Everyone knows what 2013 means to BlackBerry. So with the launch of BlackBerry 10, three devices — Z10, Q10, Q5 — a platform update to 10.1 and 125,000+ apps, the company is certainly trying to stay true to its BB10 mantra of ‘keeping things moving.’
Mobile Enterprise attended BlackBerry Live, the company’s annual conference, and heard the answer to a question many are still asking (despite this momentum and Q1 results): why BlackBerry?
During a press session at BBLive, Peter Devenyi, SVP of Enterprise Software for BlackBerry was asked: How do you sell this to CIOs? “We have truly made the deployment and upgrade experience as easy as possible, and offer a single plane of glass that provides an intuitive management tool,” he replied. “The security model built into the solution, is not just for BlackBerry, but now extended to third party devices. Thirdly, we provide a world-class support experience for BlackBerry as well as a complete line of support for third-party devices. It’s a one-stop shop.”
This must be convincing enough, as, according to Devenyi “90% of the Fortune 500 continues to rely on BlackBerry everyday.” (Meaning those who actively use BlackBerry in their businesses, according to a company spokesperson.) He said, “We are thrilled in the uptick, and just how rapidly our customer base is moving to the new platform; 12,000 BES 10 servers have been installed globally.”
Still, it’s hard to know how meaningful this is when there is no number assigned to the 90%. BlackBerry does not provide such data. Perhaps some insight is gained from what Devenyi said next: “In the next several months, we expect to see that number grow and grow. Over time, we fully expect everyone to migrate. We have made it easy for them, but it is going to take some time.”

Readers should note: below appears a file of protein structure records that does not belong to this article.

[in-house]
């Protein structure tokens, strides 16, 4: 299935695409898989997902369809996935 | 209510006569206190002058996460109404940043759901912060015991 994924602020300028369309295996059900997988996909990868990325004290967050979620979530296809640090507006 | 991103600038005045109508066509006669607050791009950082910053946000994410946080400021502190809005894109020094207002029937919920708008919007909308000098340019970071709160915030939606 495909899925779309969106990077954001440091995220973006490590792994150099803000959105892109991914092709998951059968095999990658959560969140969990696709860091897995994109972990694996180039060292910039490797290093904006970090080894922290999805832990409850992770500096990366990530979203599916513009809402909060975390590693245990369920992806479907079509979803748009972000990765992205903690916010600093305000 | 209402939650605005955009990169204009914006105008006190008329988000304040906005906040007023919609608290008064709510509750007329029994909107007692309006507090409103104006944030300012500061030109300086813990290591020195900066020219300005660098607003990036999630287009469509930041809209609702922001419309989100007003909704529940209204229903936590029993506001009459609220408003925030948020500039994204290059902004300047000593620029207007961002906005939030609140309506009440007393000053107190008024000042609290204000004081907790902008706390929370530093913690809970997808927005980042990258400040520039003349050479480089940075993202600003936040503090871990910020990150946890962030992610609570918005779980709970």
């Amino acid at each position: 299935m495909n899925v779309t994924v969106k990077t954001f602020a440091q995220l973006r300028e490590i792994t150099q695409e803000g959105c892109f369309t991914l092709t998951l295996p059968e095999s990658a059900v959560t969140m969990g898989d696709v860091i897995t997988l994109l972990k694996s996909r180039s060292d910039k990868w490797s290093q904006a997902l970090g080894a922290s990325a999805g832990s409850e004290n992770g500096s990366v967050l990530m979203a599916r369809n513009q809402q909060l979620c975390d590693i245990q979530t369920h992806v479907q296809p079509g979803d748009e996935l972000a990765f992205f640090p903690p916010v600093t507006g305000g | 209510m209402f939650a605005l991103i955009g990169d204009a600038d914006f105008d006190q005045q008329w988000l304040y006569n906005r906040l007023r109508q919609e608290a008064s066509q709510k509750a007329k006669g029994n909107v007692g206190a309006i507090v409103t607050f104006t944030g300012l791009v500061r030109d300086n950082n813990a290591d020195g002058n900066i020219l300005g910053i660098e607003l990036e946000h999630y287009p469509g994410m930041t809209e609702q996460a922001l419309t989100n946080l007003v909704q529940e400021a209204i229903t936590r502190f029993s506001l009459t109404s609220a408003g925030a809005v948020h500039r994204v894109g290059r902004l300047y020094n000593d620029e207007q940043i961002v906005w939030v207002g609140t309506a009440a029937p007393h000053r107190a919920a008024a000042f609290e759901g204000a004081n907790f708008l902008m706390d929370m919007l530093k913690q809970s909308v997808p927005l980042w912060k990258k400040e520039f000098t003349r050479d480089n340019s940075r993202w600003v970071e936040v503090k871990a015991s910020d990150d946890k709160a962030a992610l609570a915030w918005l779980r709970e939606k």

While these numbers are a bit cryptic and the comments around both a rapid and slow move to the new platform can be confusing, the execs on the panel were very clear about the case for BlackBerry.
Devenyi pointed out that nothing is more secure than a BlackBerry device running in a BlackBerry environment. Scott Totzke, SVP, BlackBerry Security added, “Security is woven into everything we do.” This is backed up with a level of transparency, he said, as they company has “long subscribed to Trust by Verify for independent validation.” He believes that this acts as further proof to customers that “we actually deliver.”
Security for BlackBerry starts where customers can’t even see it — in the supply chain — with silicon personalization and embedded checks and balances throughout the manufacturing process. The result being a complete security model and hardware, software and services are working together to ensure that only authentic devices can connect to the corporate infrastructure. He said, “This is unlike anything else in the business — you must have all three working together — or it’s next to impossible to deliver a full secure solution you can rely on. It’s the fabric of what we do.”
Totzke said that this level and type of security is also the foundation of what will move BlackBerry into the next realm of mobile computing. “As Thorsten said yesterday, there is potential to unlock different ways of computing and interacting — person to person, machine to machine, person to machine — and they will all need a high degree of security. BB10 is designed to securely enable mobile computing and bring this new experience to the user with Balance. Over next couple years BlackBerry will evolve this more,” he said.